If there is any line in the book in which a character speaks for Klein Halevi, that is the one. More important to him than the position we take is his hope that we might come to realize that there are powerful moral, Zionist and strategic insights on both sides of this painful divide. If Bin-Nun believes that the settlers' greatest failure was not hearing the moral insights of the left, Klein Halevi insists that what ails our entire country is our inability to listen to the other and to learn.

In Like Dreamers, we have a history. We have great yarn, brilliantly told. And we are exposed to Klein Halevi as a teacher of great moral weight, begging us to realize that if we truly wish to preserve this little state of ours, there is nothing we can do more important than beginning to hear and to grow from those whose views are most challenging to our own.

Wednesday, October 16, 2013

Iran’s commitment to disarmament must be tested before sanctions are lifted

From The Washington Post Editorial, 14 October 2013:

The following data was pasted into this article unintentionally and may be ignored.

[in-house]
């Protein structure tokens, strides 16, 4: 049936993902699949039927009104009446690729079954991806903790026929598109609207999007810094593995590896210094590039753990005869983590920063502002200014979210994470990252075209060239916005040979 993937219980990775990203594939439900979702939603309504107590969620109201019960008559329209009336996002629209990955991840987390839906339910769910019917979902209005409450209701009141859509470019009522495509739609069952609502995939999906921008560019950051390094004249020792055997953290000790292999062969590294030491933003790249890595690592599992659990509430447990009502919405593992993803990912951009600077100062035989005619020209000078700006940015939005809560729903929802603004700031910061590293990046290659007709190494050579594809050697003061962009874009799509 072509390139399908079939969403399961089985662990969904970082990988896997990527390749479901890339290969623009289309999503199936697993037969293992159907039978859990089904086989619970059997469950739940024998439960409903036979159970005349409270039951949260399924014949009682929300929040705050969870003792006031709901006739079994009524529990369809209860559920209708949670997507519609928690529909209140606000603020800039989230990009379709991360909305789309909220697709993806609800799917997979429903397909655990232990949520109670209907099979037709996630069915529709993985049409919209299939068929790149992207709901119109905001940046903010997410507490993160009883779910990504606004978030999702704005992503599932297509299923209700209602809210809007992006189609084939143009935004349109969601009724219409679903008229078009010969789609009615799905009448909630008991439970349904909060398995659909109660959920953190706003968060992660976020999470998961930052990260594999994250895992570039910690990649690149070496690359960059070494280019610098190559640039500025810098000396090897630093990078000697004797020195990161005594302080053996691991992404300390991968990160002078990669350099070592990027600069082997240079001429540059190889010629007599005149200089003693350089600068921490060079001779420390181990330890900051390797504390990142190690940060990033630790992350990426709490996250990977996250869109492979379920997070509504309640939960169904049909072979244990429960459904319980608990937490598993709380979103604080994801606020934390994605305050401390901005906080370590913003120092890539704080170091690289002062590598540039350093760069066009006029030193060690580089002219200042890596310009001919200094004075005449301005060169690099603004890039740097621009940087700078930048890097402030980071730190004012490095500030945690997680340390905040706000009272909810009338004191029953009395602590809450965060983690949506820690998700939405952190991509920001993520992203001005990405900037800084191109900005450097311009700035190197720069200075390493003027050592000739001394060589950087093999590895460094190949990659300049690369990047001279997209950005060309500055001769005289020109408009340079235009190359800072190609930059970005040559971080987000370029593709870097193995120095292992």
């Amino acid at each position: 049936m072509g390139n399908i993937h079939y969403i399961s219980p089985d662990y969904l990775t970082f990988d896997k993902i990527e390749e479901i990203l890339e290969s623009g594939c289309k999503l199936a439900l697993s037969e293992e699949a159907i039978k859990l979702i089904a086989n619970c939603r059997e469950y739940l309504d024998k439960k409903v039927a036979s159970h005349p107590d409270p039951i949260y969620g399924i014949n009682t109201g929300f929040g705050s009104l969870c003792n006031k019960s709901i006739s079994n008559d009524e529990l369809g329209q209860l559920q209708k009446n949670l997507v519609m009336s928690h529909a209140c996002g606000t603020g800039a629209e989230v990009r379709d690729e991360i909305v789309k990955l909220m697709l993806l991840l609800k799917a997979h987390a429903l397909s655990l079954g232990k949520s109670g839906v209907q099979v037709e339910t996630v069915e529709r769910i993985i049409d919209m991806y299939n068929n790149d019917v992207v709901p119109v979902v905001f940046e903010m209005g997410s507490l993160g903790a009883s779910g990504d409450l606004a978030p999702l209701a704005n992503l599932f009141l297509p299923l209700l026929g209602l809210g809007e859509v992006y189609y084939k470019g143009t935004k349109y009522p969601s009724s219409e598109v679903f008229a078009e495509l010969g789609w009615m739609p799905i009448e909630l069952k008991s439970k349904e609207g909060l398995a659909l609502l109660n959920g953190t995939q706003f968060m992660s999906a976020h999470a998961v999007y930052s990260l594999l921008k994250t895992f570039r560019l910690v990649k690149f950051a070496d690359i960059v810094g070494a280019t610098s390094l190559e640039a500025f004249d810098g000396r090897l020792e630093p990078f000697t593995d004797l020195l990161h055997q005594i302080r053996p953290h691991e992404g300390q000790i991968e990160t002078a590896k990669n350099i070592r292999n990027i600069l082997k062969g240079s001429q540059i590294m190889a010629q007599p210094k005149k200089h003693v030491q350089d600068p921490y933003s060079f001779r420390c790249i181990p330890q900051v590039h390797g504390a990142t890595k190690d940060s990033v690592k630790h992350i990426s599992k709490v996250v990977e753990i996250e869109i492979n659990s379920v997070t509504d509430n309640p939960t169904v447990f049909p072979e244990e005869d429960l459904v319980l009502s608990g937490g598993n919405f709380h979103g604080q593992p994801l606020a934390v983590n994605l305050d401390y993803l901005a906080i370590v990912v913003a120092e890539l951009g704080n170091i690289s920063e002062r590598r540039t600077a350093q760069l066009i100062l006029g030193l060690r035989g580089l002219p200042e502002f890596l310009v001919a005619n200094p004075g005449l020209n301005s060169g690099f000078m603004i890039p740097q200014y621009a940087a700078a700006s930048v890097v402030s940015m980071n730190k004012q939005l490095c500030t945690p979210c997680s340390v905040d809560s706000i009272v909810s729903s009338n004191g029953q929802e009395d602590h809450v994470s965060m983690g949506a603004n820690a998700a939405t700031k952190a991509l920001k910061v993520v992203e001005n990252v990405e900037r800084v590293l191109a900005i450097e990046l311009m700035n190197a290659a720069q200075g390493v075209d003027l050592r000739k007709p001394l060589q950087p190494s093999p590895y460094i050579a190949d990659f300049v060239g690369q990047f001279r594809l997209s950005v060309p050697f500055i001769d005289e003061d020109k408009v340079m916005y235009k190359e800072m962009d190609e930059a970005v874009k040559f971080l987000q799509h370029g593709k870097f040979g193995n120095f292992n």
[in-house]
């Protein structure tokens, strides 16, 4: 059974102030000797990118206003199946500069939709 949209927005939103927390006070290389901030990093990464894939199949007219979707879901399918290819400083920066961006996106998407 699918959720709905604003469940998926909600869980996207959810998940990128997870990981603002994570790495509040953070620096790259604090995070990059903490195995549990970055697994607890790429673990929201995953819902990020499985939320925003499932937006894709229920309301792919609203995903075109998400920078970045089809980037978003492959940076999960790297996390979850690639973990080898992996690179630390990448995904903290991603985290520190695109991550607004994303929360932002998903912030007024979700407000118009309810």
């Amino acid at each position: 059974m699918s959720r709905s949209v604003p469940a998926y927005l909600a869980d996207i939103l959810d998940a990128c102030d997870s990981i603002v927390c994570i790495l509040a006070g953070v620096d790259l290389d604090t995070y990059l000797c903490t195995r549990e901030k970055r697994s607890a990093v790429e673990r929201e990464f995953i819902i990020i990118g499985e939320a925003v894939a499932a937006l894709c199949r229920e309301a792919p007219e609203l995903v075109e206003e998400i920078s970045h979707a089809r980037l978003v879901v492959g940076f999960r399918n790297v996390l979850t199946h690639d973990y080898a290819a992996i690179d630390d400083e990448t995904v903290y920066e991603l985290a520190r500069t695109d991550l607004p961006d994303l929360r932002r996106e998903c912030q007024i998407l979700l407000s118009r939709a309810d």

THE OBAMA ADMINISTRATION says it expects Iran’s new leadership to show its seriousness about striking a deal on its nuclear program by offering a response in Geneva this week to a proposal that the United States and its partners put forward this year. That confidence-building plan calls for Iran to
  • freeze its higher-level enrichment of uranium and
  • accept more inspections
in exchange for the easing of several second-order sanctions, including a ban on trading in gold. ...that would signal a major change in position by supreme leader Ayatollah Ali Khamenei, who has repeatedly rejected both interim and comprehensive offers to end the standoff over the nuclear program.
But the Obama administration should not necessarily be prepared to accept an Iranian “yes” for an answer, even if it is unqualified. That is because Iran’s continued development of its nuclear infrastructure during the course of this year has torn some big holes in what was intended to be a temporary safety net.